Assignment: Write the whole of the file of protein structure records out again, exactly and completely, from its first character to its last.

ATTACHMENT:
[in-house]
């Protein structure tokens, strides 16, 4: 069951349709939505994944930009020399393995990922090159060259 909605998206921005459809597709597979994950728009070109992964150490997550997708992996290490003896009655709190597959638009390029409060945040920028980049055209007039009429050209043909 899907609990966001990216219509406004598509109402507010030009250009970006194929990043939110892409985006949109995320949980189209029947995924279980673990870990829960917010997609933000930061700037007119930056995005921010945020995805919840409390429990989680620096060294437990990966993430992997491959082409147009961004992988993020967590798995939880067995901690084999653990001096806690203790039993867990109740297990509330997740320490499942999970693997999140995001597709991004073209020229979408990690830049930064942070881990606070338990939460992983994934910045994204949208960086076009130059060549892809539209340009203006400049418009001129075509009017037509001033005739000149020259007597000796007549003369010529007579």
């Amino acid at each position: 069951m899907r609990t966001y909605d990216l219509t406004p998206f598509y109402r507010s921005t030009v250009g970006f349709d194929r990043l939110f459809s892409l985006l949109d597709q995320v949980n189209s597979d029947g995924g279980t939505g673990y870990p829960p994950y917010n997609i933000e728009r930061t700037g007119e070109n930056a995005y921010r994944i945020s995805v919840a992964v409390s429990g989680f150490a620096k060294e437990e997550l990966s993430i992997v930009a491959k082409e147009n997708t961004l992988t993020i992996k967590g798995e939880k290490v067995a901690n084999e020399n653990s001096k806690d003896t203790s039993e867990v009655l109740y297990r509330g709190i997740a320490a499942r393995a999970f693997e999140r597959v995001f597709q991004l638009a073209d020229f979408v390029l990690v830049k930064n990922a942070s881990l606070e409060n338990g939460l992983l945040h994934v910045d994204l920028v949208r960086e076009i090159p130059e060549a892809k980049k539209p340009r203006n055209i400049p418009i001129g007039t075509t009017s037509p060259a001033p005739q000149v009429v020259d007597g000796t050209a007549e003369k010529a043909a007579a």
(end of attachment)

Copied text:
[in-house]
């Protein structure tokens, strides 16, 4: 069951349709939505994944930009020399393995990922090159060259 909605998206921005459809597709597979994950728009070109992964150490997550997708992996290490003896009655709190597959638009390029409060945040920028980049055209007039009429050209043909 899907609990966001990216219509406004598509109402507010030009250009970006194929990043939110892409985006949109995320949980189209029947995924279980673990870990829960917010997609933000930061700037007119930056995005921010945020995805919840409390429990989680620096060294437990990966993430992997491959082409147009961004992988993020967590798995939880067995901690084999653990001096806690203790039993867990109740297990509330997740320490499942999970693997999140995001597709991004073209020229979408990690830049930064942070881990606070338990939460992983994934910045994204949208960086076009130059060549892809539209340009203006400049418009001129075509009017037509001033005739000149020259007597000796007549003369010529007579």
């Amino acid at each position: 069951m899907r609990t966001y909605d990216l219509t406004p998206f598509y109402r507010s921005t030009v250009g970006f349709d194929r990043l939110f459809s892409l985006l949109d597709q995320v949980n189209s597979d029947g995924g279980t939505g673990y870990p829960p994950y917010n997609i933000e728009r930061t700037g007119e070109n930056a995005y921010r994944i945020s995805v919840a992964v409390s429990g989680f150490a620096k060294e437990e997550l990966s993430i992997v930009a491959k082409e147009n997708t961004l992988t993020i992996k967590g798995e939880k290490v067995a901690n084999e020399n653990s001096k806690d003896t203790s039993e867990v009655l109740y297990r509330g709190i997740a320490a499942r393995a999970f693997e999140r597959v995001f597709q991004l638009a073209d020229f979408v390029l990690v830049k930064n990922a942070s881990l606070e409060n338990g939460l992983l945040h994934v910045d994204l920028v949208r960086e076009i090159p130059e060549a892809k980049k539209p340009r203006n055209i400049p418009i001129g007039t075509t009017s037509p060259a001033p005739q000149v009429v020259d007597g000796t050209a007549e003369k010529a043909a007579a």